The most important lesson at the institute is Specialty, which includes lectures on theory and individual studies. Specialty is not magic. There are no spellbooks, wands or potions. Instead each student receives a textbook full of gibberish that they need to memorize, and exercises in forming mental constructs. The short-tempered lecturer who teaches this class is Portnov, and failure to follow his instructions will result in Farit getting involved. Sasha is quick to master these classes.

Difficult, But Worth It

“You will understand. Just a little bit of time, and things will get easier. You will realize that you are not being punished, but rather rewarded, and that you have a fascinating, exciting life and enormous possibilities ahead of you. Believe me, Sasha, you are going to be very happy very soon.”

I had a very hard time listening to this novel. What Sasha experiences in the first part is truly horrific on many levels. There is the fear of the encounter with Farit, which her mother disbelieves, meaning she has no one to turn to, while he enslaves her. Yes, this was enslavement. For months Sasha performs the tasks Farit assigns to her out of pure fear, and drives her loved ones away in the process. She even convinces herself that her mother is better off without her. I was genuinely convinced the Institute of Special Technologies is some sort of cult. It wasn’t. First it was worse and then it became better – also for me as the listener..

Leaving home for the first time is very difficult, even if necessary. Life at the Institute’s dormitory is a very different experience for Sasha who was alone for the first time in her life (I said I’d get to it). She is completely independent while also a slave, living with other slaves. Of course tensions are high, but there is also vodka, partying, studying, weird second year students, first love and obnoxious roommates. These changes are an important growing up experience, and weirdly they kind of serve as a reminder why the experience is necessary.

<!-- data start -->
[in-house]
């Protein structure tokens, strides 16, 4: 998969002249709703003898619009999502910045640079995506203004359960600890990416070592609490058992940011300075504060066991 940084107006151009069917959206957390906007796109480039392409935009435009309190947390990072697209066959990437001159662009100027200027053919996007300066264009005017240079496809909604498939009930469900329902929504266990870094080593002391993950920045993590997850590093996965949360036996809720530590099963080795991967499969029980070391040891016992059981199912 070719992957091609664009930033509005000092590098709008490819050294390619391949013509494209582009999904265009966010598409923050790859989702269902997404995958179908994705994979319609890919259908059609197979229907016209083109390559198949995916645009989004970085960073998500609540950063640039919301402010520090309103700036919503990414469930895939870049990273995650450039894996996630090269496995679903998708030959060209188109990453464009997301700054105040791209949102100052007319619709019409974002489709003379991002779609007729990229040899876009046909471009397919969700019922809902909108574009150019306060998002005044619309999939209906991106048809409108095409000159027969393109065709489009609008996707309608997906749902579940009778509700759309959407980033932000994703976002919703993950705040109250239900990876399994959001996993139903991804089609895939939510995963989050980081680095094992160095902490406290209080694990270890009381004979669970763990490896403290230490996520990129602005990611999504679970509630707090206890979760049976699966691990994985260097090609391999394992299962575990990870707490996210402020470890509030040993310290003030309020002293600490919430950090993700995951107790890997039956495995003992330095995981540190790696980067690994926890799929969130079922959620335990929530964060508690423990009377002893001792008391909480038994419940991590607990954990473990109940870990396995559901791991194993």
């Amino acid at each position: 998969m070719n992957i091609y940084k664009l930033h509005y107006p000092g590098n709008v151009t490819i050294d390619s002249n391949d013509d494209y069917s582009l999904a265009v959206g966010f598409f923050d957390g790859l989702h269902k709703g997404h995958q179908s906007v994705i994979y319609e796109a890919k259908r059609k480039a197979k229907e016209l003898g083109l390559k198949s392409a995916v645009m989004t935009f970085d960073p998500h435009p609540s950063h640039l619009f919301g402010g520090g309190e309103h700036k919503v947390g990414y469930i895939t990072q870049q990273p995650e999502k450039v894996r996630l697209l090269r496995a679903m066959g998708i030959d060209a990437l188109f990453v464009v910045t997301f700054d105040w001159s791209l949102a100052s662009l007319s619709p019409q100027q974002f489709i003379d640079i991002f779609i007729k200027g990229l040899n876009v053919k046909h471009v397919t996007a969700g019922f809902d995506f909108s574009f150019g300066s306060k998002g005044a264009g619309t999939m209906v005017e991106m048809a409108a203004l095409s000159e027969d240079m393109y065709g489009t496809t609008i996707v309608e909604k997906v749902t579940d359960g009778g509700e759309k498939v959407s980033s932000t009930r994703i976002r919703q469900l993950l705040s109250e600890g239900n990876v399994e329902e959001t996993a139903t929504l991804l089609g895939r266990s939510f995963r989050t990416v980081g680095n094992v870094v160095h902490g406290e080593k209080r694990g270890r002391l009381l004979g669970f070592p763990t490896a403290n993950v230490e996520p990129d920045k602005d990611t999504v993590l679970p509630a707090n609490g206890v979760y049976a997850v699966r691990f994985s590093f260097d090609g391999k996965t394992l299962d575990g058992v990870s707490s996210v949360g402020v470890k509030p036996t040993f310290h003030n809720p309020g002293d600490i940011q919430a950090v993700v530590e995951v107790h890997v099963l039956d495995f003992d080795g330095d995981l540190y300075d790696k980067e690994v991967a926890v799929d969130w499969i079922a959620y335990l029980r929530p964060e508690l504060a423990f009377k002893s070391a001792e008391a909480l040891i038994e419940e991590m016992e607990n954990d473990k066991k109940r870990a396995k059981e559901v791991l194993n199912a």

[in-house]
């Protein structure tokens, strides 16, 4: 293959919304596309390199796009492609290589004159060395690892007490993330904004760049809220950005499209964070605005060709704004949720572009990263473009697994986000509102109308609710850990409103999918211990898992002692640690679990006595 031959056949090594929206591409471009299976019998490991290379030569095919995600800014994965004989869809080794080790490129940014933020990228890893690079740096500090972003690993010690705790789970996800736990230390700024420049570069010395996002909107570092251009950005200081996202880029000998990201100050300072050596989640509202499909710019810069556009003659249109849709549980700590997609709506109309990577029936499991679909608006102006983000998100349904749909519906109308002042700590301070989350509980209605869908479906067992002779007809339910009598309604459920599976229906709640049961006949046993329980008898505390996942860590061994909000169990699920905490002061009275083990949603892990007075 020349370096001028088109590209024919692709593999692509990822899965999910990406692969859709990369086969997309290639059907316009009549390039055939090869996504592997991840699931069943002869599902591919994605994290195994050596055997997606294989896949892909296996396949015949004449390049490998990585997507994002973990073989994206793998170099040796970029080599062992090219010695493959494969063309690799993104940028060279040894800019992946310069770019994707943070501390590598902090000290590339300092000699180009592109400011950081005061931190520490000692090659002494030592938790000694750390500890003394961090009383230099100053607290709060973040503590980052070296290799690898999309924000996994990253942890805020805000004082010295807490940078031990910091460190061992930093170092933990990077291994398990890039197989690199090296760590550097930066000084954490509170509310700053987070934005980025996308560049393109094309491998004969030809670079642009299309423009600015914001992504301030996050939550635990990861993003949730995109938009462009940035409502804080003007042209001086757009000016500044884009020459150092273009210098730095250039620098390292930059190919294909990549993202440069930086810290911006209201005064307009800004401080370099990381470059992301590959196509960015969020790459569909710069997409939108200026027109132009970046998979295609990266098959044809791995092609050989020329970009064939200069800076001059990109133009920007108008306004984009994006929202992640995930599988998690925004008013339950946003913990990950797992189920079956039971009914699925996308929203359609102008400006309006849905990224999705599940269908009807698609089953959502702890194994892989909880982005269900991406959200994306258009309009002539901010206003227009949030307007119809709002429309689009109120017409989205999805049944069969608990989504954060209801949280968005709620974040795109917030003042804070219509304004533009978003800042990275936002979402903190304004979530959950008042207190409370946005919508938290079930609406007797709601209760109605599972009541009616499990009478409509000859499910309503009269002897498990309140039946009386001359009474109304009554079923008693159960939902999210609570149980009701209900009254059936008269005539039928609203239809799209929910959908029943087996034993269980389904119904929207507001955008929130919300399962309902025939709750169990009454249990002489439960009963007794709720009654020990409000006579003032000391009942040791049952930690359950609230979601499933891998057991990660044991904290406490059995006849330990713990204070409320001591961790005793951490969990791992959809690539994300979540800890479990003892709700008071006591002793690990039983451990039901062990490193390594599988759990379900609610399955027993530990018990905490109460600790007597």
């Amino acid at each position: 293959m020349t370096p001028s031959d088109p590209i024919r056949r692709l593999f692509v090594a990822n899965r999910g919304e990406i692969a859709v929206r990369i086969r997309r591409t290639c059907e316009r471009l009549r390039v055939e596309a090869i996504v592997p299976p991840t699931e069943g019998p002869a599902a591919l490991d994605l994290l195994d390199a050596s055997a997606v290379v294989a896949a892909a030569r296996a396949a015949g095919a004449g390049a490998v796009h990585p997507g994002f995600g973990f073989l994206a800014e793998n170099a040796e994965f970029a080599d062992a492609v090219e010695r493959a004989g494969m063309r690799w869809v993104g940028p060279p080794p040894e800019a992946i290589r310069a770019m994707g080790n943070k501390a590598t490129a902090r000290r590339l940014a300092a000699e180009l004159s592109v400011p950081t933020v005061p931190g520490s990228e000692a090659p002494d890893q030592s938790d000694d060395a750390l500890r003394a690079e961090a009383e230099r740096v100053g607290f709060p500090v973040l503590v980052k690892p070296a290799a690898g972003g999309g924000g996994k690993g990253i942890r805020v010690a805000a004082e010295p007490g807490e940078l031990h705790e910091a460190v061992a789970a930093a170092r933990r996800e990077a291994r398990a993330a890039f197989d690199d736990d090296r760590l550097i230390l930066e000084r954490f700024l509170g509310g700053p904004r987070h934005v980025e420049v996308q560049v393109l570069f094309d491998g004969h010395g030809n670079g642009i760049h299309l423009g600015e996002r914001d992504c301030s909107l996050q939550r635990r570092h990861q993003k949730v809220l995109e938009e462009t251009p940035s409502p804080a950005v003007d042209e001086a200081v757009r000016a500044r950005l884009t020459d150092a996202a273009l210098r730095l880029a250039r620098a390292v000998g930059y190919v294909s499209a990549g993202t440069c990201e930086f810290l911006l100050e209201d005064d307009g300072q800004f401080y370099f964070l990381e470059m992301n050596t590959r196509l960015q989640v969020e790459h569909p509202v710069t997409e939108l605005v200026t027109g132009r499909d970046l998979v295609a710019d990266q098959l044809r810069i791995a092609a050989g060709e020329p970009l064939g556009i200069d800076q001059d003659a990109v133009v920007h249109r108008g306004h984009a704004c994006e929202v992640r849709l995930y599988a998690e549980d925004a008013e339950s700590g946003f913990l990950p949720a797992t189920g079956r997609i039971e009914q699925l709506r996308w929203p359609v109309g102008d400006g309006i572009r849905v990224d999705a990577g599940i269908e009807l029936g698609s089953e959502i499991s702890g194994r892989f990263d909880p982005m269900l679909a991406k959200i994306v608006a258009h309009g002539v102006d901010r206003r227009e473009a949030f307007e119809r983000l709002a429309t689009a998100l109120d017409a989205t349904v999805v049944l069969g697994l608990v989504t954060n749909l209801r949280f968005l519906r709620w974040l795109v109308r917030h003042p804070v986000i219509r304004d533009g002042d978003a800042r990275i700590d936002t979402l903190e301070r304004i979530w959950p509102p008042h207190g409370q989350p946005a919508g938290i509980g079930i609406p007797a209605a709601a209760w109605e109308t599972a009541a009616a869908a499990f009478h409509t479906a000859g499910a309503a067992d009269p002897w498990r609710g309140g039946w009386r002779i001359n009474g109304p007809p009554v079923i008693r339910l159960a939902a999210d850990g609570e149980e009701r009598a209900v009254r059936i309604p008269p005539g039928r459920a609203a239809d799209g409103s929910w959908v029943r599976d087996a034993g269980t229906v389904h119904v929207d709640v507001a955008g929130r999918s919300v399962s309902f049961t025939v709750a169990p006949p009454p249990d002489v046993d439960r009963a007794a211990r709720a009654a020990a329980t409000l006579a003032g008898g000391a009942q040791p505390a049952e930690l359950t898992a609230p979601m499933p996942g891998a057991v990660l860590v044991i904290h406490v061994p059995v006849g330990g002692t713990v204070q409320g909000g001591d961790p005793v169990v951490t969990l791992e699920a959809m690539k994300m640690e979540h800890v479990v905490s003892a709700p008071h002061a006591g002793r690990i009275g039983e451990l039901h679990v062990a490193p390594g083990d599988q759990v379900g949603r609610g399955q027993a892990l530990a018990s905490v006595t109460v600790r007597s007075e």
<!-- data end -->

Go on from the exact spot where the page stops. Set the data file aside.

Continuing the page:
The studies change Sasha. Unwillingly. Very unwillingly. She would love for her mother to rescue her, but that’s not possible. No one can prevent their child from growing up, no matter how much they desire, and what Sasha is experiencing is a kind of horrific growing up experience. Once the process is completed, she becomes a beautiful butterfly. However, imagine taking a caterpillar, locking it up in a cocoon with no explanation for several years, and you will get an inkling of what she experienced. Except this butterfly will have the words to make a difference and this means everything in the world.

The Omer today is kindness in kingship. The kindness in this book is the one you need the most, but don’t always get. When things are at their worst and you need someone to offer you a helping hand, except you’ve managed to convince yourself that you are unworthy somehow. Sasha will have to relearn her own worth because kindness is offered to her, and her fellow students will have to learn to accept kindness from her as well. No matter how bad things get, there is always someone out there willing to lend a hand – because you are worth it.

Kingship is the great spoiler of this book, which I won’t reveal. There are certain concepts that govern the way our world works, like love, fear and change. There are also words that can describe these concepts and thus help define them. How these shape the world in Vita Nostra? You really should read the book.

About The Authors and Translator

Marina And Sergey Dyachenko, a former actress and a former psychiatrist, are the coauthors of twenty-eight novels and numerous short stories and screenplays. They were born in Ukraine, lived in Russia, and now live in the United States. Their books have been translated into several foreign languages and awarded multiple literary and film prizes, including the 2005 Eurocon award for Best Author. They live in Marina Del Rey, California. 

About the Translator Julia Meitov Hersey originally began her translation of Vita Nostra because she wanted her family to share her love for this striking example of urban psychological science fiction and fantasy, with its literary allusions and ominous atmosphere. Born in Moscow, Julia studied journalism at Moscow State University; at the age of nineteen she moved to Boston, and now lives on a beautiful peninsula north of the city.

Vita Nostra

Authors: Marina Dyachenko and Sergey Dyachenko

Translator: Julia Meitov Hersey

Publisher: Harper Voyager

Published: 2018

Pages: 416

Format reviewed: Audio